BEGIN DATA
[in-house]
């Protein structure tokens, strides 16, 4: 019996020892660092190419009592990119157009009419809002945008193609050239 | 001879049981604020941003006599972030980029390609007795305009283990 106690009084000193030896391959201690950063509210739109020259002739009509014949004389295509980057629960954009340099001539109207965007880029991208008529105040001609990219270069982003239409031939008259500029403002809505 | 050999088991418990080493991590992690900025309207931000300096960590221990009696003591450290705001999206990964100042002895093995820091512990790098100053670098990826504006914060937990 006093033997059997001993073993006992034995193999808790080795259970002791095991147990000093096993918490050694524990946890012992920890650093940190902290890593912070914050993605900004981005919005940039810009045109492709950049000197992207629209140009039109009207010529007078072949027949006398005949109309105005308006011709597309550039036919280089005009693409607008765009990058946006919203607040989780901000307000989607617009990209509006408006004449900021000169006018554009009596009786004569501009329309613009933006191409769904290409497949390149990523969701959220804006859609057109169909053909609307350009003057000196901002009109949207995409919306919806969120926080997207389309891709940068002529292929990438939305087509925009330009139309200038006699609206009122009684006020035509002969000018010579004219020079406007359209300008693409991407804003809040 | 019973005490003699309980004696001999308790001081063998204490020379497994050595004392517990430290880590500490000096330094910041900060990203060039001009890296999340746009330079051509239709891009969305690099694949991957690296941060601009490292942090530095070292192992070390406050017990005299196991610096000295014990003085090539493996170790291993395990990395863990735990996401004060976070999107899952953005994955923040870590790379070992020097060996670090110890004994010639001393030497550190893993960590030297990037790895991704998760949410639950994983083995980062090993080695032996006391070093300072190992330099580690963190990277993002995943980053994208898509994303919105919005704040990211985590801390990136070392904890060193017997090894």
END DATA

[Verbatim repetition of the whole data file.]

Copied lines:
[in-house]
């Protein structure tokens, strides 16, 4: 019996020892660092190419009592990119157009009419809002945008193609050239 | 001879049981604020941003006599972030980029390609007795305009283990 106690009084000193030896391959201690950063509210739109020259002739009509014949004389295509980057629960954009340099001539109207965007880029991208008529105040001609990219270069982003239409031939008259500029403002809505 | 050999088991418990080493991590992690900025309207931000300096960590221990009696003591450290705001999206990964100042002895093995820091512990790098100053670098990826504006914060937990 006093033997059997001993073993006992034995193999808790080795259970002791095991147990000093096993918490050694524990946890012992920890650093940190902290890593912070914050993605900004981005919005940039810009045109492709950049000197992207629209140009039109009207010529007078072949027949006398005949109309105005308006011709597309550039036919280089005009693409607008765009990058946006919203607040989780901000307000989607617009990209509006408006004449900021000169006018554009009596009786004569501009329309613009933006191409769904290409497949390149990523969701959220804006859609057109169909053909609307350009003057000196901002009109949207995409919306919806969120926080997207389309891709940068002529292929990438939305087509925009330009139309200038006699609206009122009684006020035509002969000018010579004219020079406007359209300008693409991407804003809040 | 019973005490003699309980004696001999308790001081063998204490020379497994050595004392517990430290880590500490000096330094910041900060990203060039001009890296999340746009330079051509239709891009969305690099694949991957690296941060601009490292942090530095070292192992070390406050017990005299196991610096000295014990003085090539493996170790291993395990990395863990735990996401004060976070999107899952953005994955923040870590790379070992020097060996670090110890004994010639001393030497550190893993960590030297990037790895991704998760949410639950994983083995980062090993080695032996006391070093300072190992330099580690963190990277993002995943980053994208898509994303919105919005704040990211985590801390990136070392904890060193017997090894």